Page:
'DECASIA' Bill Morrison isn't the first artist to take decomposing film stock as his raw material, but he plunges into this dark nitrate of the soul with contagious abandon. Accompanied by Michael Gordon's no-less-textured wall of sound, the calligraphy of decay grows increasingly hallucinated and catastrophic. The most widely praised avant-garde film in recent years, Decasia is a fierce dance of destruction. Its flame-like roiling black-and-white inspires trembling and gratitude. THROUGH TUESDAY, Anthology Film Archives, 32 Second Avenue, 212-505-5181. (Hoberman)

'JAPÓN' Funny, mournful, weird, Carlos Reygadas's first feature is the new Mexican cinema's wiggiest manifestation to date--an existential drama with the wide-screen ratio and bleached tinge of a vintage spaghetti western. Reygadas's deliberate pace shows a certain Tarkovsky influence; but more eccentric than overweening, the story of a nameless man who goes to the bottom of the Copper Canyon in order to commit suicide is pure, if perverse, Nature Channel pantheism. Indeed, the jaw-dropping capper to this panoramic movie could itself be considered among the wonders of creation. THROUGH APRIL 1, Film Forum, 209 West Houston Street, 212-727-8110. (Hoberman)

'OSCAR IN NEW YORK' Once in a while, the Best Pic takes place here. This series features eight--from Billy Wilder's The Lost Weekend (1945) through Woody Allen's Annie Hall (1977). Celebrity presenters include Budd Schulberg (On the Waterfront) and Voice writer Michael Musto (All About Eve). THURSDAY, THROUGH MARCH 30, BAM Rose Cinemas, 30 Lafayette Avenue, Brooklyn, 718-623-2770. (Hoberman)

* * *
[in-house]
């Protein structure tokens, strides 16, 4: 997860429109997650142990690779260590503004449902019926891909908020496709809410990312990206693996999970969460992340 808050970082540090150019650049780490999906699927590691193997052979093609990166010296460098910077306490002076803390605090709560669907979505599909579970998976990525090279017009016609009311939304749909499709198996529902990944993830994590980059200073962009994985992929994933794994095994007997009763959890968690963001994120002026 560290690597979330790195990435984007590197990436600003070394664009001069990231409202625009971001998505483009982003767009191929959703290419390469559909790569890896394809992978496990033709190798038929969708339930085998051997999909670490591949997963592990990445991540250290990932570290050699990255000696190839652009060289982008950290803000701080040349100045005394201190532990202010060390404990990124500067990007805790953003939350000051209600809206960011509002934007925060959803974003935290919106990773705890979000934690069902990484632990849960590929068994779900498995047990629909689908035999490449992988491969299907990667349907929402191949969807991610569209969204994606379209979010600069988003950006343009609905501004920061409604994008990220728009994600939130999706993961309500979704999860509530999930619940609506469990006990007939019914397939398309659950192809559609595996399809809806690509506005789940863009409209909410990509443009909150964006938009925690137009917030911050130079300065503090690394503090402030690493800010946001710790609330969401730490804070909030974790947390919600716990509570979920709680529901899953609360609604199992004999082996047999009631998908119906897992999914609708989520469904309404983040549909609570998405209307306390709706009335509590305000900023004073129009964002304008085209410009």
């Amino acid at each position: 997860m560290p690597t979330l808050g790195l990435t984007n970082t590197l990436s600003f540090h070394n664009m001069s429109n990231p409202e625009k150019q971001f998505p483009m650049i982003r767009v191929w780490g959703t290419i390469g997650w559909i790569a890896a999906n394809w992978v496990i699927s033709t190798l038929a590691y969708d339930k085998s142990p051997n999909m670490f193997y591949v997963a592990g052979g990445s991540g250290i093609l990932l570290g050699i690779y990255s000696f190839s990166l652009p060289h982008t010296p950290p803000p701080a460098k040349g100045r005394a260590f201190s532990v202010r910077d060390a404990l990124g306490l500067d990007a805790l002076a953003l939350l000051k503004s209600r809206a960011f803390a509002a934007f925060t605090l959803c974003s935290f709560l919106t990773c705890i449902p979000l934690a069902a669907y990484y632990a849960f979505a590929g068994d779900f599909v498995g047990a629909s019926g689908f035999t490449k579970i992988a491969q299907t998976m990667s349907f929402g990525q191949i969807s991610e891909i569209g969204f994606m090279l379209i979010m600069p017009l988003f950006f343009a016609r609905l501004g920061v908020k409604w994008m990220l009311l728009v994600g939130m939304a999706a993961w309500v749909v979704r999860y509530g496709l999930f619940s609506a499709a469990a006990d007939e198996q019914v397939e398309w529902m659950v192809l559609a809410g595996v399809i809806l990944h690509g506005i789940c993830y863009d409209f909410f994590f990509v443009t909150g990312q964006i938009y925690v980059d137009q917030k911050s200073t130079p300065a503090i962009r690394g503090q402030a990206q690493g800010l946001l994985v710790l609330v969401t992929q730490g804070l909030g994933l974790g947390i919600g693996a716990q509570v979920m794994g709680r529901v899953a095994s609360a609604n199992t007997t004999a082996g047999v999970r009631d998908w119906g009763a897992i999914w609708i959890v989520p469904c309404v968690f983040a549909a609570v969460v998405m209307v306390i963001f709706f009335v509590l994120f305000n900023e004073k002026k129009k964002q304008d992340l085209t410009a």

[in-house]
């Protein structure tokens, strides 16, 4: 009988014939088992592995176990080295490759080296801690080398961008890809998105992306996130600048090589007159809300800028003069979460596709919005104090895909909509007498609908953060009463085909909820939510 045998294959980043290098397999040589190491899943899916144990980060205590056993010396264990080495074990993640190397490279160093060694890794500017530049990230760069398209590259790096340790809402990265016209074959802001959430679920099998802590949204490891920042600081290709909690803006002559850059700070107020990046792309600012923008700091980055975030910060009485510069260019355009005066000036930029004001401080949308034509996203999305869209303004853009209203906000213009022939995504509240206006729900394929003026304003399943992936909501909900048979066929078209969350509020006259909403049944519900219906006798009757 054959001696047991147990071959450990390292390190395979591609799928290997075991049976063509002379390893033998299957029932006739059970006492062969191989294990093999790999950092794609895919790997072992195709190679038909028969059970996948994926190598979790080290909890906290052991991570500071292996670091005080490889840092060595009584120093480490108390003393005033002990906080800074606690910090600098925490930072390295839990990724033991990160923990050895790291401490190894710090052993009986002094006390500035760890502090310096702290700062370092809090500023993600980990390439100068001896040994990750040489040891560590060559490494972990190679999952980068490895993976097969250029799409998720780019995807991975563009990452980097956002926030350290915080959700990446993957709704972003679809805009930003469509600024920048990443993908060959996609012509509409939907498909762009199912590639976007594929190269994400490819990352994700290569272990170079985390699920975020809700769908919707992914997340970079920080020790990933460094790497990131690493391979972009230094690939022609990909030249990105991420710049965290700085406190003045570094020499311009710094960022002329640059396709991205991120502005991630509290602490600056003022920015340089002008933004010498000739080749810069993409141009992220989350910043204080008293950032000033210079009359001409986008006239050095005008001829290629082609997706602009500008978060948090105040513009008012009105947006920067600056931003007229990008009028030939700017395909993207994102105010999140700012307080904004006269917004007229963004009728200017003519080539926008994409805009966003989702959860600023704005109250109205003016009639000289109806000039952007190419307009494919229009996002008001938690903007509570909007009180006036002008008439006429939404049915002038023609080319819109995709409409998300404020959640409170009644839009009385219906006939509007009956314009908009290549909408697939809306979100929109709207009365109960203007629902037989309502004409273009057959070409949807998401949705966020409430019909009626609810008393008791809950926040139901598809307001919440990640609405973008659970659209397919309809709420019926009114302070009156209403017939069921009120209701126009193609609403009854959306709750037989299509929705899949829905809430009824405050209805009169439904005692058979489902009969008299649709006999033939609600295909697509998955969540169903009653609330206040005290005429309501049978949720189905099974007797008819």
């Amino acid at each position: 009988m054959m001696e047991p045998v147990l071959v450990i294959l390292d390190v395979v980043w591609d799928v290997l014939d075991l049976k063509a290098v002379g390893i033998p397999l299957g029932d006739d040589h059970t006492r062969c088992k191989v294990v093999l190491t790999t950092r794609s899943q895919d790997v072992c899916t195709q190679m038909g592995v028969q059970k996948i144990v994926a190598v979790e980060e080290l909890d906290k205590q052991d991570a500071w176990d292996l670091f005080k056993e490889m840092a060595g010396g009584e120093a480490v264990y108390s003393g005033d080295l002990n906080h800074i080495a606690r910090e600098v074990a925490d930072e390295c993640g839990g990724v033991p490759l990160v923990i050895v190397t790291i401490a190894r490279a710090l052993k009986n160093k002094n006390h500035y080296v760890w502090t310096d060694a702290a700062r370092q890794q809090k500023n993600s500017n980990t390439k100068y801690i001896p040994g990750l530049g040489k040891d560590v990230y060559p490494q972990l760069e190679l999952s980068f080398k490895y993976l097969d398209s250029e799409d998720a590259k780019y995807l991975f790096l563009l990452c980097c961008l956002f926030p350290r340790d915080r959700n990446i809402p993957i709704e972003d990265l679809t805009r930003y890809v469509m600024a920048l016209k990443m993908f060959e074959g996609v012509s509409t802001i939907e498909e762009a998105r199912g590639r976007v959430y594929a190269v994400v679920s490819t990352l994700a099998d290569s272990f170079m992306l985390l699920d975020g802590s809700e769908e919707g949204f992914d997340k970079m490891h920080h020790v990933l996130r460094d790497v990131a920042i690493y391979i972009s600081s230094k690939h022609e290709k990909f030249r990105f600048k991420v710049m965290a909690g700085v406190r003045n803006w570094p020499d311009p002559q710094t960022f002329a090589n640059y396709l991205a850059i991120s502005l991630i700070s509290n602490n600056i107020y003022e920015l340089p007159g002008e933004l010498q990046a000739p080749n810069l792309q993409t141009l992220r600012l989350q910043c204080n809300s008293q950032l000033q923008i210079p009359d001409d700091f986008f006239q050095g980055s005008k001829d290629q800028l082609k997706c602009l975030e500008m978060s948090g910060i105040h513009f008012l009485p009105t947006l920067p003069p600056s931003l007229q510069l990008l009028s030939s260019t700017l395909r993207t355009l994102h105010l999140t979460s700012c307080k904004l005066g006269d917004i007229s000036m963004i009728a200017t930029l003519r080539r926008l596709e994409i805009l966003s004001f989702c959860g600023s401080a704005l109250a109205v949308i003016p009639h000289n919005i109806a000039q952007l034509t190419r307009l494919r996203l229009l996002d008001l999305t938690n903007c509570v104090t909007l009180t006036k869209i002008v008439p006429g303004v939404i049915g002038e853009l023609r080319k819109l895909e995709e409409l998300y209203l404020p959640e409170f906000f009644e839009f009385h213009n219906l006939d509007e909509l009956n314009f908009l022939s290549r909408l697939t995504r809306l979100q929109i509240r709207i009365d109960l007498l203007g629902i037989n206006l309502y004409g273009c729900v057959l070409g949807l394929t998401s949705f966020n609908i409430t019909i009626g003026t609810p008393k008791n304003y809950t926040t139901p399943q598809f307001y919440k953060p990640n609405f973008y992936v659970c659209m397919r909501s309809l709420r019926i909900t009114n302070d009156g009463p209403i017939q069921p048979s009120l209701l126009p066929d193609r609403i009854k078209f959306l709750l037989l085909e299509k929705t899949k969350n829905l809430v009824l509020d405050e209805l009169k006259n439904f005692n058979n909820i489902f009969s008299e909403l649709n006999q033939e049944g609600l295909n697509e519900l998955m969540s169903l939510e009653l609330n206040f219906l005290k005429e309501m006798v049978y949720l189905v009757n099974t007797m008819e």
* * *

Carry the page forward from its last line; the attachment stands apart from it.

'25 YEARS OF WOMEN CALLING THE SHOTS' It's an action-packed week of panels, personal appearances, and screenings with directors Lee Grant, Nancy Savoca, and Christine Choy (to name only a few) introducing their films. The movies themselves are an eclectic assortment of indie features, experimental work, and docs--but there's also a panel on the long-running soap The Guiding Light. WEDNESDAY THROUGH MARCH 26, Walter Reade Theater, 165 West 65th Street, 212-875-5600. (Hoberman)

BETTIE SERVEERT No longer in vogue but fondly remembered, Amsterdam's Carol Van Dyk and her band have been getting better ever since they broke a decade ago. Their new album is as songful as they've ever been, and showcases a zest for the long instrumental that guarantees a rocking show as well as an articulate one. Friday with New Wet Kojak and the Caulfield Sisters and Saturday with Sea Ray and the Fly Seville. FRIDAY AT 9, Southpaw, 125 Fifth Avenue, Brooklyn, 718-230-0236; SATURDAY AT 10, Maxwell's, 1039 Washington Street, Hoboken, New Jersey, 201-653-1703. (Christgau)

BUCK 65 Formerly Stinkin' Rich, Richard Tefry of Halifax and Mount Uniacke, Nova Scotia, would seem a geographically unlikely candidate for finest hip-hop artist in Canada. And admittedly, beats aren't his strong suit. But that's only because few rappers anywhere
are dropping such well-spoken rhymes--his
self-portrait as a centaur was only the tip of
the membrum virile. Opening Sunday: dark-
rocking Newark rapper Dalek and his homeboy Oddateee. SUNDAY AT 8:30, Maxwell's, 1039 Washington Street, Hoboken, New Jersey, 201-653-1703; MONDAY AT 8:30, Knitting Factory, 74 Leonard Street, 212-219-3006. (Christgau)

Next Page »